- Speed of communication is not only faster but the issue of distance becomes relatively trivial (at the magnitude of the Earth and its surface). The lag-time between sending and responding to information becomes shorter and shorter.
- The amount of information that can be stored and retrieved grows exponentially while the cost of data storage becomes exponentially cheaper. Thus storage capacity for human knowledge is virtually unlimited although retrieval capacity lags behind.
"Secondary Orality" (Ong, 1982)
- Literary culture + new forms emerging in the techno-digital age => "secondary orality"
- TV, radio, movies, CDs and recorded music, etc.
- The sacredness of or predominant role of the printed word tends to be undermined
- Movement back toward large group membership & experiences in secondary oral cultures (audiences, fan clubs, etc.).
The Development of Media as a World-Wide Ecological System
In the contemporary world, media more and more forms what can be described as a world-wide ecological system. What does this mean?
Ecology in the Natural World = biological system or network, interdependent organisms, multiple species, functioning within both environments with both living and non-living components.
Natural ecology provides a metaphor or parallel to what can be found in the world of media
Ecology in the Media World = A technological (information & communication) system (or network) of interdependent tools and methodologies (a) exhibiting a multiplicity of forms, (b) arranged in nested hierarchical fashion, (c) functioning with environments of both human and non-living physical components and (d) directed toward achieving or advancing human goals broadly conceived, e.g., communication, information acquisition & analysis, entertainment & recreation, etc.
- particular habitats, i.e., the human life world including social life spaces, cultural worlds, and the physical environment
- teenagers, college students, families, businesses, lonely singles, scientists, hobbyists, creative artists, refugees & immigrants, etc.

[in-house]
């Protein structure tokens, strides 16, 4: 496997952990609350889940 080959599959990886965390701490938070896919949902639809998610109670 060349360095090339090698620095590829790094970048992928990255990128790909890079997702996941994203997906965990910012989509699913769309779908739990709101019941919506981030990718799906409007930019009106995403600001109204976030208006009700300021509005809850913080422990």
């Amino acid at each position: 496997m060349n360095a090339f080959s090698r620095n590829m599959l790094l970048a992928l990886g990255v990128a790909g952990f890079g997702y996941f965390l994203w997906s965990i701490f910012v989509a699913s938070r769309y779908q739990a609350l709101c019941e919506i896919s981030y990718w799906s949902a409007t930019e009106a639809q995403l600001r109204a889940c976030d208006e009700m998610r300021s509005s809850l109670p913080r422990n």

- specific niches, i.e., a medium's job, what it accomplishes, its role in the habitat
- social exchange, short message communication, music sharing, dating, scholarly communication, artistic production like graphic design or photography, etc.
- interfaces between the technological forms & their human users as well as between the different technological forms themselves
- Screens, microphones, earjacks, speakers, keyboards, track pads, styli (styluses), etc.
- Wifi & broadband, the Internet & its protocols, routers, ethernet outlets, etc.
- a diversity of technological forms (hardware & software)
- laptop computers, desktop computers, tablet computers, smart phones, etc.
- Gaming stations, digital cameras, inkjet printers, Bluetooth speakers, etc.
- Photoshop, Twitter, Facebook, Garage Band, YouTube, Flickr, Instagram, etc.
Some of the questions we can ask ourselves about digital media ecologies include
- What are the most important particular habitats that I live within at the present time?
- What niches do I seek out within the media ecologies available to me? What are the most important roles that media play within my life?
- Do I prefer some types of interfaces over others in the ways I live within my media ecology?
- What are the most important specific technological forms that I enjoy within my media ecology?